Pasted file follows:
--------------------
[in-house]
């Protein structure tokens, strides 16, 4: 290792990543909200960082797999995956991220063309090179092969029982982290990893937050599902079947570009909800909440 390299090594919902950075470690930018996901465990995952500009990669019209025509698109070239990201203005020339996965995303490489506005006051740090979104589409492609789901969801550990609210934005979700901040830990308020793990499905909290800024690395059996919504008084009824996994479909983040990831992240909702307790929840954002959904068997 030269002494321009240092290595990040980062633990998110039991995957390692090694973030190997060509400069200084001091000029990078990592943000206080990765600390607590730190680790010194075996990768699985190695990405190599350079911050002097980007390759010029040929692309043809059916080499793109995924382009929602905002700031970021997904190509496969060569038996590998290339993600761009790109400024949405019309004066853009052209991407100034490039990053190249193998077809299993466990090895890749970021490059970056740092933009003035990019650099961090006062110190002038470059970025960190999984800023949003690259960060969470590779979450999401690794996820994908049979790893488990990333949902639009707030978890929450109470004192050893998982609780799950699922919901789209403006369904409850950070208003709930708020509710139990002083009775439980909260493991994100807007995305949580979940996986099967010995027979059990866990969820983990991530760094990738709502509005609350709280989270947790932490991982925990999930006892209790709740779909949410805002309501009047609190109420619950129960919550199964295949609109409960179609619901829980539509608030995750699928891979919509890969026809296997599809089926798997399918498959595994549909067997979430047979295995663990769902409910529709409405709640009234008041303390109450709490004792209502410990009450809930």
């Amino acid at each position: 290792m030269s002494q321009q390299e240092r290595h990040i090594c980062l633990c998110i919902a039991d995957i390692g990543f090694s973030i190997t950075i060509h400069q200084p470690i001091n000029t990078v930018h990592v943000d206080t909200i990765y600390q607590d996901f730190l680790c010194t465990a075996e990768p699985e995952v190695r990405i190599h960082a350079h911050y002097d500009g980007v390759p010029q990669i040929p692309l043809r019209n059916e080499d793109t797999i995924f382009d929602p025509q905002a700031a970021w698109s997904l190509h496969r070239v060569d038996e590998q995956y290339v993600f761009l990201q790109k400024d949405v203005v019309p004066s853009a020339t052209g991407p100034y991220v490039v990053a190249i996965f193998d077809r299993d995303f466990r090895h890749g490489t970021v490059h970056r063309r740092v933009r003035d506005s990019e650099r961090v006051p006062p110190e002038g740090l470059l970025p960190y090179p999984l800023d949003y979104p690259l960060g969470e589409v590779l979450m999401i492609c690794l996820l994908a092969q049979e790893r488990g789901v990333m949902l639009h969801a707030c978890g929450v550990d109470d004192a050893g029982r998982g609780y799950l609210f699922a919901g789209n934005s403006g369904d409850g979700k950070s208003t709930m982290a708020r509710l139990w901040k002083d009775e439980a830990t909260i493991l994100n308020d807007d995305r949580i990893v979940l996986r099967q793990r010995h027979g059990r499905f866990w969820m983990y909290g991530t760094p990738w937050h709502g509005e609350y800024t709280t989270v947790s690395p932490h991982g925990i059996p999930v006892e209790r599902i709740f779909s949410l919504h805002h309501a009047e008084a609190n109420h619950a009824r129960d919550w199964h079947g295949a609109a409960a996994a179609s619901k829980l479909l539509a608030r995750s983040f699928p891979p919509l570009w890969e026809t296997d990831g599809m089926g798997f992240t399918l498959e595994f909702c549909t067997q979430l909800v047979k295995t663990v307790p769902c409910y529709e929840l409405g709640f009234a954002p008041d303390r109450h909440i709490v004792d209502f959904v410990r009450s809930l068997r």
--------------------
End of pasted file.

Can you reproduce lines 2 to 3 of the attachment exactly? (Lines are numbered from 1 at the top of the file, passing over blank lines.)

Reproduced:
């Protein structure tokens, strides 16, 4: 290792990543909200960082797999995956991220063309090179092969029982982290990893937050599902079947570009909800909440 390299090594919902950075470690930018996901465990995952500009990669019209025509698109070239990201203005020339996965995303490489506005006051740090979104589409492609789901969801550990609210934005979700901040830990308020793990499905909290800024690395059996919504008084009824996994479909983040990831992240909702307790929840954002959904068997 030269002494321009240092290595990040980062633990998110039991995957390692090694973030190997060509400069200084001091000029990078990592943000206080990765600390607590730190680790010194075996990768699985190695990405190599350079911050002097980007390759010029040929692309043809059916080499793109995924382009929602905002700031970021997904190509496969060569038996590998290339993600761009790109400024949405019309004066853009052209991407100034490039990053190249193998077809299993466990090895890749970021490059970056740092933009003035990019650099961090006062110190002038470059970025960190999984800023949003690259960060969470590779979450999401690794996820994908049979790893488990990333949902639009707030978890929450109470004192050893998982609780799950699922919901789209403006369904409850950070208003709930708020509710139990002083009775439980909260493991994100807007995305949580979940996986099967010995027979059990866990969820983990991530760094990738709502509005609350709280989270947790932490991982925990999930006892209790709740779909949410805002309501009047609190109420619950129960919550199964295949609109409960179609619901829980539509608030995750699928891979919509890969026809296997599809089926798997399918498959595994549909067997979430047979295995663990769902409910529709409405709640009234008041303390109450709490004792209502410990009450809930």
């Amino acid at each position: 290792m030269s002494q321009q390299e240092r290595h990040i090594c980062l633990c998110i919902a039991d995957i390692g990543f090694s973030i190997t950075i060509h400069q200084p470690i001091n000029t990078v930018h990592v943000d206080t909200i990765y600390q607590d996901f730190l680790c010194t465990a075996e990768p699985e995952v190695r990405i190599h960082a350079h911050y002097d500009g980007v390759p010029q990669i040929p692309l043809r019209n059916e080499d793109t797999i995924f382009d929602p025509q905002a700031a970021w698109s997904l190509h496969r070239v060569d038996e590998q995956y290339v993600f761009l990201q790109k400024d949405v203005v019309p004066s853009a020339t052209g991407p100034y991220v490039v990053a190249i996965f193998d077809r299993d995303f466990r090895h890749g490489t970021v490059h970056r063309r740092v933009r003035d506005s990019e650099r961090v006051p006062p110190e002038g740090l470059l970025p960190y090179p999984l800023d949003y979104p690259l960060g969470e589409v590779l979450m999401i492609c690794l996820l994908a092969q049979e790893r488990g789901v990333m949902l639009h969801a707030c978890g929450v550990d109470d004192a050893g029982r998982g609780y799950l609210f699922a919901g789209n934005s403006g369904d409850g979700k950070s208003t709930m982290a708020r509710l139990w901040k002083d009775e439980a830990t909260i493991l994100n308020d807007d995305r949580i990893v979940l996986r099967q793990r010995h027979g059990r499905f866990w969820m983990y909290g991530t760094p990738w937050h709502g509005e609350y800024t709280t989270v947790s690395p932490h991982g925990i059996p999930v006892e209790r599902i709740f779909s949410l919504h805002h309501a009047e008084a609190n109420h619950a009824r129960d919550w199964h079947g295949a609109a409960a996994a179609s619901k829980l479909l539509a608030r995750s983040f699928p891979p919509l570009w890969e026809t296997d990831g599809m089926g798997f992240t399918l498959e595994f909702c549909t067997q979430l909800v047979k295995t663990v307790p769902c409910y529709e929840l409405g709640f009234a954002p008041d303390r109450h909440i709490v004792d209502f959904v410990r009450s809930l068997r």